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Gaza Aid Corridor Through Cyprus Could Open by Sunday

Protesters block the path for humanitarian aid bound for the Gaza Strip at the Nitzana border crossing with Egypt in southern Israel, Feb. 2, 2024.
Protesters block the path for humanitarian aid bound for the Gaza Strip at the Nitzana border crossing with Egypt in southern Israel, Feb. 2, 2024.

European Commission President Ursula Von der Leyen said Friday an initiative to get aid into Gaza through a Cyprus maritime port — outlined Thursday night by President Joe Biden in his State of the Union speech — could be up and running by Sunday, if not sooner.

Speaking at a joint news conference Friday with Cyprus President Nikos Christodoulides in Cyprus, Von der Leyen said the corridor was very close to opening, and could be operational Sunday, and perhaps as early as Saturday, with an initial pilot launched Friday.

In his annual State of the Union address to Congress, President Biden said the U.S. military would "lead an emergency mission to establish a temporary pier in the Mediterranean on the coast of Gaza that can receive large shipments carrying food, water medicine and temporary shelters."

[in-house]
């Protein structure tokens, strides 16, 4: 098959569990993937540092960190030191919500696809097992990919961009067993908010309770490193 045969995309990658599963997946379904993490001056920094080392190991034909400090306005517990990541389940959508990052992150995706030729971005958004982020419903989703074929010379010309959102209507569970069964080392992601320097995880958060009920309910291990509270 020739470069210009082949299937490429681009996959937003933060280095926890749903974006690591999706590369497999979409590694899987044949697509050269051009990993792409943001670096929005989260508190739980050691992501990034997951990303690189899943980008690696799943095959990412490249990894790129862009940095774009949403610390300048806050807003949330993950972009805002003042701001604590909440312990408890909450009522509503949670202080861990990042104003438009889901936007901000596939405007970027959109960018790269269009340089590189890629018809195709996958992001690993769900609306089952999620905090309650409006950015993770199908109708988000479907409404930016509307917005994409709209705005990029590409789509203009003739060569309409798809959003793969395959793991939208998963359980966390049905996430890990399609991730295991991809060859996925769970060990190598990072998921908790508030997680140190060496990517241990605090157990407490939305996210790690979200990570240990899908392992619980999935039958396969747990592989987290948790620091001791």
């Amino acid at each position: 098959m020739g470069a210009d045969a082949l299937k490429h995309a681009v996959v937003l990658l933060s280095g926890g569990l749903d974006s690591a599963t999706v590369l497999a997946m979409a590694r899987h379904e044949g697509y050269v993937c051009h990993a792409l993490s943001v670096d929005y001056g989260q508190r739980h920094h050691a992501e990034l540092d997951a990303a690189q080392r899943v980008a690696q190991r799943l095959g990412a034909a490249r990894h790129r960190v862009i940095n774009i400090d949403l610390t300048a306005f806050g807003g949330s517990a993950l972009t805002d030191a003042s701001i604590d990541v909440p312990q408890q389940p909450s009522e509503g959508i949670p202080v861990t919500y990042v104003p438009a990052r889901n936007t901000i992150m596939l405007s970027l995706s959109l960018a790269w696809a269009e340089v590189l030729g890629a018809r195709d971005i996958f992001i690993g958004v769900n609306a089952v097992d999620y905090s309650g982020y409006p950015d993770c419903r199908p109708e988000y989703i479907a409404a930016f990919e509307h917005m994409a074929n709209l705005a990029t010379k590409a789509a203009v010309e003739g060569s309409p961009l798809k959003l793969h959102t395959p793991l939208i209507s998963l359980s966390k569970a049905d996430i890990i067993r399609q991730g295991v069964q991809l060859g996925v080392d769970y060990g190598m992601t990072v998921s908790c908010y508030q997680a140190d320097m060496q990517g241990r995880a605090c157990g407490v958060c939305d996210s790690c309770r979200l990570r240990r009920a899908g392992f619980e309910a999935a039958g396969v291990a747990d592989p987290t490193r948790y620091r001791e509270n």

A joint statement issued Friday from the European Commission, Germany, Greece, Italy, the Netherlands, the Republic of Cyprus, the United Arab Emirates, the United Kingdom, and the United States formally announced plans to open the corridor.

“This maritime corridor can — and must — be part of a sustained effort to increase the flow of humanitarian aid and commercial commodities into Gaza through all possible routes,” the statement reads. “We will continue to work with Israel to expand deliveries by land, insisting that it facilitate more routes and open additional crossings to get more aid to more people.

In a background briefing Thursday, a senior administration official told reporters the main feature of the port is a temporary pier that will provide capacity for hundreds of additional truckloads of assistance each day, with initial shipments coming via Cyprus with support of the U.S. military and a coalition of partners and allies.

The official said the U.S. will coordinate with the Israelis on the security requirements on land and work with the U.N. and humanitarian NGOs on the distribution of assistance within Gaza.

The official said the operation will take “a number of weeks” to plan and execute. “The forces that will be required to complete this mission are either already in the region or will begin to move there soon.”

The official noted there will be no American boots on the ground in Gaza. Instead, the U.S. military will employ its “unique capabilities” to establish the facilities from offshore.

Some information for this report was provided by Reuters and Agence France-Presse.

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